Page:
Theresa May 'will take no lessons’ from Gordon Brown after Universal Credit ‘chaos’ warning
Downing Street has said Theresa May will not “take lessons” from Gordon Brown as the Labour grandee urged her to halt the Universal Credit welfare shake-up or risk riots on the streets.
In a major intervention tonight, the Labour former Prime Minister will predict “a return to poll tax-style chaos in a summer of discontent” if ministers fail to change course.
Universal Credit - which aims to combine six existing benefits into one - is set for a full national rollout next year.
But it has already been hit with a string of technical problems, and Work and Pensions Secretary Esther McVey is reported to have warned Cabinet colleagues that millions of families could lose up to £200 a month under the changes.
Speaking in Edinburgh, Mr Brown will say: “Surely the greatest burning injustice of all is children having to go to school ill-clad and hungry. It is the poverty of the innocent – of children too young to know they are not to blame.
“But the Conservative government lit the torch of this burning injustice and they continue to fan the flames with their £3bn of cuts. A return to poll tax-style chaos in a summer of discontent lies ahead.”
Riots swept the country when the Conservatives introduced the poll tax - officially known as the Community Charge - in 1990. Its introduction is seen as a key factor in the downfall of then-PM Margaret Thatcher.
But a spokesperson for the Prime Minister blasted back: "Suffice to say I'm not necessarily sure that the PM is going to take lessons from Gordon Brown on this particular issue.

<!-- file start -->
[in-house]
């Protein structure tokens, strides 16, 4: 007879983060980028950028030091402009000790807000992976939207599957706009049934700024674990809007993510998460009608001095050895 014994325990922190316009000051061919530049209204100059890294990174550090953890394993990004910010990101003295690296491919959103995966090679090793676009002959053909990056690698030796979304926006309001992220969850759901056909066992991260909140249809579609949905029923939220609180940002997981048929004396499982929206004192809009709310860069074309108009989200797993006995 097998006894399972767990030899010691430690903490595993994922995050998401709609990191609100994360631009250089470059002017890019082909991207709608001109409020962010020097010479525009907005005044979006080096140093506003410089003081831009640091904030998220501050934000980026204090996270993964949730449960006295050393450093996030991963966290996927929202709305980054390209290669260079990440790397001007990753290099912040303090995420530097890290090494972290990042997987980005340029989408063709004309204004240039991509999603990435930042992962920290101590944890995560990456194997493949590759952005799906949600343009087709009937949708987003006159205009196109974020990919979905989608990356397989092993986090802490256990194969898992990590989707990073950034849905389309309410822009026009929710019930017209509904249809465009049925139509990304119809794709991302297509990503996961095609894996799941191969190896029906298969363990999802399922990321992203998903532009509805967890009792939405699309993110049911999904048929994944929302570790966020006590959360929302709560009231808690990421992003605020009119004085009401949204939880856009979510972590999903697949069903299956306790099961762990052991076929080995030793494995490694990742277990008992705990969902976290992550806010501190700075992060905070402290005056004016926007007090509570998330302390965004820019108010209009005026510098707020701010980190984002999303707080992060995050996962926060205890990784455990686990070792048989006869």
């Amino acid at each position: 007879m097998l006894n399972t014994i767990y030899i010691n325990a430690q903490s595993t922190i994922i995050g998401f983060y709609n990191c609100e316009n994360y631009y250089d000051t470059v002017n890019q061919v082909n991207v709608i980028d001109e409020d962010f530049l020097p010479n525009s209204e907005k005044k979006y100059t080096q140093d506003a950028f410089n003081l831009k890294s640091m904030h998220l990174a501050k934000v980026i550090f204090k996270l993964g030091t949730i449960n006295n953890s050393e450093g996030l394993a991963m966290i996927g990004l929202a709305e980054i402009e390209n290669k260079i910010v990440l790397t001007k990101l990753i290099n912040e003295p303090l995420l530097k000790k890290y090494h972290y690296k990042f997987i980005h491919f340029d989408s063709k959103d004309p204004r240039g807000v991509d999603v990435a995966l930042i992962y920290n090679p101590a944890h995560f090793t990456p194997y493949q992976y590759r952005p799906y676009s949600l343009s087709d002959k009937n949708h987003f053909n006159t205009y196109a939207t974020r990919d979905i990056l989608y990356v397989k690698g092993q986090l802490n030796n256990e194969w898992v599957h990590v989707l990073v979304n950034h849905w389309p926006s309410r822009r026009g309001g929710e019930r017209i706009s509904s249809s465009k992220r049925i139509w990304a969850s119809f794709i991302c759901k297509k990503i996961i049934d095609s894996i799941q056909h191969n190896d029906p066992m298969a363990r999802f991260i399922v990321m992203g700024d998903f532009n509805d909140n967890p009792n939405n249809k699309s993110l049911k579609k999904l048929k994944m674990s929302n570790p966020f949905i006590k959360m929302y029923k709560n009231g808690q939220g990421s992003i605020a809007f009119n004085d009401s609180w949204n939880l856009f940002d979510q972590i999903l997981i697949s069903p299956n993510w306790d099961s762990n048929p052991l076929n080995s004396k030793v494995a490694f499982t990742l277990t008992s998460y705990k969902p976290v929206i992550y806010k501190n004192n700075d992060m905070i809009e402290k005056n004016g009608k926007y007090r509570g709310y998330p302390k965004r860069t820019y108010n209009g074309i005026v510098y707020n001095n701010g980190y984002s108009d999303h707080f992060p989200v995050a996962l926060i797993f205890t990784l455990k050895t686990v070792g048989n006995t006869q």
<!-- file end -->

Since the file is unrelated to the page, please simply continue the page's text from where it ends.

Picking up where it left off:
“Under his system of tax credits, not only did some people have completely unclaimed benefits because the system was too complicated, you also had a situation where MPs were recipients of benefits."
The spokesman added: “It was clearly a system that doesn't work and we think that Universal Credit is better."
The row comes after Shadow Chancellor John McDonnell dropped the clearest hint yet that Labour could axe the entire Universal Credit shake-up if it wins power.
The party has previously backed the principle of the reform, but Mr McDonnell said people were "coming to the conclusion" that the system has "got to go".
Speaking at Prime Minister’s Questions today, Mrs May mounted a defence of the embattled scheme, saying that a million disabled households would get “£110 a month more as a result of being on Universal Credit”.
The Prime Minister meanwhile insisted that families moving onto the programme would be protected, when directly pressed on the £200 figure attributed to Esther McVey.